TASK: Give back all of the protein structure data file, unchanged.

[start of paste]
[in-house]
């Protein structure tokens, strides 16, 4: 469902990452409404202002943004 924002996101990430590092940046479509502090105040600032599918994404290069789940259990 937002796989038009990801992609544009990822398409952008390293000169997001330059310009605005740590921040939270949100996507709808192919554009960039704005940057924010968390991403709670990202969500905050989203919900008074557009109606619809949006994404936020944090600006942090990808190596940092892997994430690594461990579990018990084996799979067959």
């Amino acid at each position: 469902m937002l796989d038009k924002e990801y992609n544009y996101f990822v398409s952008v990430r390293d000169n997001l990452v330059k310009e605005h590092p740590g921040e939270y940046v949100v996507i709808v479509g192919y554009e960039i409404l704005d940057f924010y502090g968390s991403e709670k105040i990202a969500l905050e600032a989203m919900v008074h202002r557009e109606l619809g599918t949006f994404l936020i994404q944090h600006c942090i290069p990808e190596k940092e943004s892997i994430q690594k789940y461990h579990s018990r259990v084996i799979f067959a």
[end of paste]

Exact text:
[in-house]
């Protein structure tokens, strides 16, 4: 469902990452409404202002943004 924002996101990430590092940046479509502090105040600032599918994404290069789940259990 937002796989038009990801992609544009990822398409952008390293000169997001330059310009605005740590921040939270949100996507709808192919554009960039704005940057924010968390991403709670990202969500905050989203919900008074557009109606619809949006994404936020944090600006942090990808190596940092892997994430690594461990579990018990084996799979067959």
């Amino acid at each position: 469902m937002l796989d038009k924002e990801y992609n544009y996101f990822v398409s952008v990430r390293d000169n997001l990452v330059k310009e605005h590092p740590g921040e939270y940046v949100v996507i709808v479509g192919y554009e960039i409404l704005d940057f924010y502090g968390s991403e709670k105040i990202a969500l905050e600032a989203m919900v008074h202002r557009e109606l619809g599918t949006f994404l936020i994404q944090h600006c942090i290069p990808e190596k940092e943004s892997i994430q690594k789940y461990h579990s018990r259990v084996i799979f067959a």